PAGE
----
- Topical retinoids: Retinoids are compounds derived from vitamin A, which come in creams, gels, and lotions. Retinoid medications help rapidly exfoliate the skin and prevent the clogging of hair follicles. Retinoids are often mild and available as an over-the-counter medication. Tretinoin is a synthetic Vitamin A compound - usually a topical cream or gel - that unclogs skin in the same way retinoid medication will. However, tretinoin is stronger and might be irritating to sensitive skin. Isotretinoin is an oral medication made of the synthetic vitamin A compound that can be used to treat severe acne. Tretinoin and isotretinoin are only available through prescription, and cannot be purchased as an over-the-counter medication.

- Antibiotics: Antibiotics may be prescribed by your skin care provider to help treat inflammatory acne such as cysts, pustules, and nodules. These medications fight acne-causing bacteria in the skin and the body. Antibiotic acne medications are either topical (gels/ creams such as clindamycin or erythromycin) or oral (pills/ liquids such as minocycline or doxycycline). Antibiotics are intended for short-term use and may result in antibiotic resistance if used over too long a period.

- Steroid injection: Your skin care provider may recommend a cortisone steroid injection for severe cystic acne. Cortisone steroids can help reduce inflammation and shrink the size of a painful cyst. The doctor performing this procedure will inject the steroid directly into the cyst, and you may experience skin thinning and discoloration where the shot was administered. However, cortisone steroid injections can help rapidly improve the skin’s condition and lessen pain associated with severe cystic acne.

Sometimes over-the-counter medication and self-care just won’t do the trick with severe acne. If you are experiencing persistent breakouts, you may want to speak with a skin care provider or dermatologist to determine if prescription medication might be right for you.

What are common ways to treat acne?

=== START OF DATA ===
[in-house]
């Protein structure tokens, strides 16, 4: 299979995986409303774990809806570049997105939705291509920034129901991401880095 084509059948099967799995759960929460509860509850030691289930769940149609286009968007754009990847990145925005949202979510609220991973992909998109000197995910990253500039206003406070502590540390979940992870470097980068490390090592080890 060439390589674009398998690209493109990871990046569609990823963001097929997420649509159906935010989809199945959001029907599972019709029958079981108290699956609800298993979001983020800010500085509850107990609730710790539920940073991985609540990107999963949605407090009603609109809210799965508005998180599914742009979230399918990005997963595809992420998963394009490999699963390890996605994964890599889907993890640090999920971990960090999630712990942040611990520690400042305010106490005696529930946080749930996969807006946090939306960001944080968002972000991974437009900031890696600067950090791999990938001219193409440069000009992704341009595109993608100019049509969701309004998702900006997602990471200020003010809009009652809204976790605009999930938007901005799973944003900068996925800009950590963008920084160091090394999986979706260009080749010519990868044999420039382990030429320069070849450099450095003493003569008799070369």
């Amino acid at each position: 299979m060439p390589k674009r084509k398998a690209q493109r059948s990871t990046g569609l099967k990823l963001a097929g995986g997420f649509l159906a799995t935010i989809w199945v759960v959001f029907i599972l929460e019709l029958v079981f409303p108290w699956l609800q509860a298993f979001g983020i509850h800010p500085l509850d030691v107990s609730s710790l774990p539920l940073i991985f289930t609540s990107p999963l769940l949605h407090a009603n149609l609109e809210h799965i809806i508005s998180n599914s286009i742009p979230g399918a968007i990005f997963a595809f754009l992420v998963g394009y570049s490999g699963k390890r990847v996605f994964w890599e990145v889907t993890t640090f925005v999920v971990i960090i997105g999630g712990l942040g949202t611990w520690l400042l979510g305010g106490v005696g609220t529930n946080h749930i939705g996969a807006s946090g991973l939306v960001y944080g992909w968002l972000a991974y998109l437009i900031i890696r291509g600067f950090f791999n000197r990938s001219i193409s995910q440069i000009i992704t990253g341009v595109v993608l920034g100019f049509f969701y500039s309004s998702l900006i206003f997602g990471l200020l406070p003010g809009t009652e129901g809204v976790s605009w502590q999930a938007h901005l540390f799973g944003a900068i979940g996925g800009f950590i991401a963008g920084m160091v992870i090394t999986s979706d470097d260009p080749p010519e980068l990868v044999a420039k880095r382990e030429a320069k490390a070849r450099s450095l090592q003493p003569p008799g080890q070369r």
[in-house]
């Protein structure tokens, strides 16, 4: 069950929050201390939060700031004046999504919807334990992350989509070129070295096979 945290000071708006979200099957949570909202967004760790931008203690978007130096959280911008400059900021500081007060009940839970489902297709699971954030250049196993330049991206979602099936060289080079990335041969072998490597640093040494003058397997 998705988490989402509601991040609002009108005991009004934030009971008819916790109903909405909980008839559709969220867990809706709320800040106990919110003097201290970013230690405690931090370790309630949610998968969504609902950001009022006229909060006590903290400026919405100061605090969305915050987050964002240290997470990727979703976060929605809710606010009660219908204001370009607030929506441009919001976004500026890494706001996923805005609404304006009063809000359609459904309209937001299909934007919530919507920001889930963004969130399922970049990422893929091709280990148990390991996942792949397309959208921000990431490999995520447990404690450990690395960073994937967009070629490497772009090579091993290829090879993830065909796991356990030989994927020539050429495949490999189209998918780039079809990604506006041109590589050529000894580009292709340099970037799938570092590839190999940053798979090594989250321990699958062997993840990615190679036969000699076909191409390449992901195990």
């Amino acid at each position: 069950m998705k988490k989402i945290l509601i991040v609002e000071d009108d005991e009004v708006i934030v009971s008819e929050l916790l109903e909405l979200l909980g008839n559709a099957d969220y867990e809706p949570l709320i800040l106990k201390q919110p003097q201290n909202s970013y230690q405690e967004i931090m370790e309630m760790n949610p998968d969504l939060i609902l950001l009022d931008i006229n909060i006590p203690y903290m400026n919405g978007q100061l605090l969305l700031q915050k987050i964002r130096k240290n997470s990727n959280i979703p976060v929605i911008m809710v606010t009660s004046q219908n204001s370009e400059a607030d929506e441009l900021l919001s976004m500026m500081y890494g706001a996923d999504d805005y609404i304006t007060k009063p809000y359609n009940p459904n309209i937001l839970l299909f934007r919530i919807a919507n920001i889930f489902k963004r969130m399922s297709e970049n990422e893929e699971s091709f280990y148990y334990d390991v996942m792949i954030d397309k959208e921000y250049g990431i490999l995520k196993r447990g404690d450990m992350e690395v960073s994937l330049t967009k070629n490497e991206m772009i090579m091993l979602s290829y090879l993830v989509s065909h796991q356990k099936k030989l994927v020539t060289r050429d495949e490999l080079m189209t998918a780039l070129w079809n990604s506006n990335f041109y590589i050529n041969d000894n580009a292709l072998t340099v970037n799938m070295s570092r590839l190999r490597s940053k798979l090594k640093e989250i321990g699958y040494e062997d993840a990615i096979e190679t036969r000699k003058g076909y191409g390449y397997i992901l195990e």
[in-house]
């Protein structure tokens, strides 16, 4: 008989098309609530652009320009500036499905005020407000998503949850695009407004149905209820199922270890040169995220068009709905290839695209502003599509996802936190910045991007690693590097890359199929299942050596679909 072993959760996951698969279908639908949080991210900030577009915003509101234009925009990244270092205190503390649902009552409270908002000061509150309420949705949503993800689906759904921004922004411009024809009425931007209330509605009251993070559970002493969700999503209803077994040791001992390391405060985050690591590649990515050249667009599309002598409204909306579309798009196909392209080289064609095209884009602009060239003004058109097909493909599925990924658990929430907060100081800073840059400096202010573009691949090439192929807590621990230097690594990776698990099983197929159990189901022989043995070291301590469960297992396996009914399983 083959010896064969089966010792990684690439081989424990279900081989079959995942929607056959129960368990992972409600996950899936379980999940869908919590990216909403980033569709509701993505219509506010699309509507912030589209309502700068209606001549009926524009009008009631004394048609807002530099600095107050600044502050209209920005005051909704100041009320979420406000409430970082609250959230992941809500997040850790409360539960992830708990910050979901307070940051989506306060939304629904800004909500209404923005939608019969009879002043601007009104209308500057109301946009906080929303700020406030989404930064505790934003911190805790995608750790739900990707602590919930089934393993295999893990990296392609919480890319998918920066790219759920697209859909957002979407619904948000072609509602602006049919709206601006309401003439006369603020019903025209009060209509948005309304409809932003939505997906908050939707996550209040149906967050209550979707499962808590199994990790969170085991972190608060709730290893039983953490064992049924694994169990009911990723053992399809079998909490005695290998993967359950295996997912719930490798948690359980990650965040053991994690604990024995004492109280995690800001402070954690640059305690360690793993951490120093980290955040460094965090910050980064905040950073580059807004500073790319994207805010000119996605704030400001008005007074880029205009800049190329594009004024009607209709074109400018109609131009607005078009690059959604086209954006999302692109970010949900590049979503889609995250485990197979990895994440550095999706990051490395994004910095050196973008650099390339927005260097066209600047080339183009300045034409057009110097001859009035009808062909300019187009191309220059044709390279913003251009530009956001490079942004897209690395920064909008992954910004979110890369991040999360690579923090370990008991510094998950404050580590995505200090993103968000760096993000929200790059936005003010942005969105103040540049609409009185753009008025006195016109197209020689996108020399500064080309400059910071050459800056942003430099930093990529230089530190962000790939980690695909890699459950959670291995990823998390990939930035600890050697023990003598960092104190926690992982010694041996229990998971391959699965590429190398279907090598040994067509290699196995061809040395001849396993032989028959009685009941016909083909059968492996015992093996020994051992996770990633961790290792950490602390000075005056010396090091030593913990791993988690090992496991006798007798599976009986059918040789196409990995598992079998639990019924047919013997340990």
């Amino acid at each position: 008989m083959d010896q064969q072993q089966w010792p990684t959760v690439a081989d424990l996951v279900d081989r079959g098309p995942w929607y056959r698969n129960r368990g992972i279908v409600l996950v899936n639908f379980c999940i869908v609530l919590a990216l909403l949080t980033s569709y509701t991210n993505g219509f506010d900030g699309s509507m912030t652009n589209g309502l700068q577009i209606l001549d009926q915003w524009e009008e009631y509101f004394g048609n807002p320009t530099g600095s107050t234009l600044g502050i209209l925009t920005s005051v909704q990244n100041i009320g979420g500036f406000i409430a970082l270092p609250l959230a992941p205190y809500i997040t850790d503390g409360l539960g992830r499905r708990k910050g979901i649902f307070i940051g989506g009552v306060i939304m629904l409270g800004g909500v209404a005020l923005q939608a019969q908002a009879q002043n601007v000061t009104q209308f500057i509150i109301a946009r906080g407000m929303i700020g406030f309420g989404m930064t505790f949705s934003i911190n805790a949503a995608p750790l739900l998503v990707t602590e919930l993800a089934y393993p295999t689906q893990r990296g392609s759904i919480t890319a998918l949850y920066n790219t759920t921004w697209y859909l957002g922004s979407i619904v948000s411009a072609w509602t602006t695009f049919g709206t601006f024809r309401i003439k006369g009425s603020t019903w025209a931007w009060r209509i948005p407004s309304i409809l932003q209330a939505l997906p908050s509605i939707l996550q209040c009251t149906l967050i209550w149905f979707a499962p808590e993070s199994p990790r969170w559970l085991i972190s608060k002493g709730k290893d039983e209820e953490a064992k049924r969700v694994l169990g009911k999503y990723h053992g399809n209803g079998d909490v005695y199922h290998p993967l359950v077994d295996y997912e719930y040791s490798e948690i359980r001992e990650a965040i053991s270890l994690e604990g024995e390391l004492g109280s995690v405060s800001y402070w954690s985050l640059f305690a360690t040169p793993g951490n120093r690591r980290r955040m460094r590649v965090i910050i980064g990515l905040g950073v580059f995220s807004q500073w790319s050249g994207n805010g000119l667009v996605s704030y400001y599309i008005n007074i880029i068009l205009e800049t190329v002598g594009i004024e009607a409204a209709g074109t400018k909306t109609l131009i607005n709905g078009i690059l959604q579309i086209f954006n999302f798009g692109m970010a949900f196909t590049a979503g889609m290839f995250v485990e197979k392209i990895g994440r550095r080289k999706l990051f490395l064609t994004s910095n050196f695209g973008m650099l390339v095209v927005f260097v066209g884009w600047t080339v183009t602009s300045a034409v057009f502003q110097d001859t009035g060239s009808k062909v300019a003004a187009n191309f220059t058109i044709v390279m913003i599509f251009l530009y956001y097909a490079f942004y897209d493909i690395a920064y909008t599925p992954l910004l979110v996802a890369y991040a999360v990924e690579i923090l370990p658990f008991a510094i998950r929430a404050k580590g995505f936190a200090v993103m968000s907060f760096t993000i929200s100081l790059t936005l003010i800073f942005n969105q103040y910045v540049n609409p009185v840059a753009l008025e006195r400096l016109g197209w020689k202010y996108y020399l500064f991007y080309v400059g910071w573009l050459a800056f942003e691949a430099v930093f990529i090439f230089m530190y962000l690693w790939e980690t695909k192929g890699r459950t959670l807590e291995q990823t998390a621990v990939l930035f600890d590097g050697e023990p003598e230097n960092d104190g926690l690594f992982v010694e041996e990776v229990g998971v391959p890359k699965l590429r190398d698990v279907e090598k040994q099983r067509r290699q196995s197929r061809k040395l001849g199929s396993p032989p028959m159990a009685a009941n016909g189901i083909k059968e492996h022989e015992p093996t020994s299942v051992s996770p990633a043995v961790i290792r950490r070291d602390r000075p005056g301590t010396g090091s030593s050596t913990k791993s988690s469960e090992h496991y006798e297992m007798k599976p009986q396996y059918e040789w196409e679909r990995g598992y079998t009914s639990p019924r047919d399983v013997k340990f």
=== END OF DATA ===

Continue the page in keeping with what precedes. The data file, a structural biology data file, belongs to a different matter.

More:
Mild acne can be treated at home with simple hygiene plans, along with non-prescription over-the-counter medication. Some examples of these self-care steps include:

- Cleaning skin: Cleaning your skin once or twice a day with a mild soap (such as a facial cleanser with salicylic acid) can help unclog pores and remove dead skin cells from the surface of the skin.

- Leave skin alone: Picking at, and popping, pimples can cause the infection to spread around the surface of the skin. Dermatologists recommend fighting the urge to pop pimples while using medication to clean the skin.

- Using non-comedogenic makeup: Heavy makeup can clog pores and lead to infection in the pores of the skin. Be sure, when purchasing makeup products, to check if the product is non-comedogenic. This means that the product has been specially formulated to not clog pores.

- Shampoo hair: Shampooing regularly can help keep hair follicles clean, while keeping sebum produced by the scalp away from your face and hairline.

-Use over-the-counter acne medications: Products containing salicylic acid can remove dirt and oil from the skin while clearing dead skin cells from the surface of the skin. Additionally, topical acne medications that contain benzoyl peroxide can help kill harmful bacteria on the skin while drying out the oil from existing pimples.

- Moisturize: Overly dry skin can cause the body to produce excess sebum, making the skin more oily than usual. Using a moisturizer daily can help the condition of the skin while keeping sebum production low. While using moisturizer may seem counterintuitive with oily skin, regular use can lead to lower levels of sebum production and clogged pores.

If you are experiencing persistent, painful, or severe acne, you may want to seek medical advice. Your primary care physician can refer you to prescription medication, or a dermatologist, for further treatment.

Can acne scar my face?

Severe acne breakouts can lead to acne scars on the face and body. According to the American Academy of Dermatology (AAD), acne scars can become more pronounced with age as the body loses collagen. This can make scarring from acne breakouts stubborn and hard to get rid of. The AAD recommends clearing skin of acne breakouts before undergoing treatment for acne scars.

Some remedies for acne scars include:

  • Sunscreen: Sunscreen helps protect the skin from harmful UV rays, while also helping to limit the contrast between scarred skin and unscarred skin. Exposure to the sun can cause scarring to darken, highlighting acne scars and making them more noticeable. Applying sunscreen before going outside, even when it’s cloudy, can help skin stay even and reduce the discoloration of scarring.

  • Medication: Over-the-counter acne medications such as salicylic acid or azelaic acid can help keep pores clear and reduce swelling. These products can help keep the skin around the acne scars clean and healthy while helping to minimize discoloration or inflammation from scarring.

  • Soft tissue filler: Injections of collagen or fat can help plump up and fill the skin under scars to make it appear smoother. Filler results are only temporary, so multiple injections are needed to maintain the effect of smoother skin.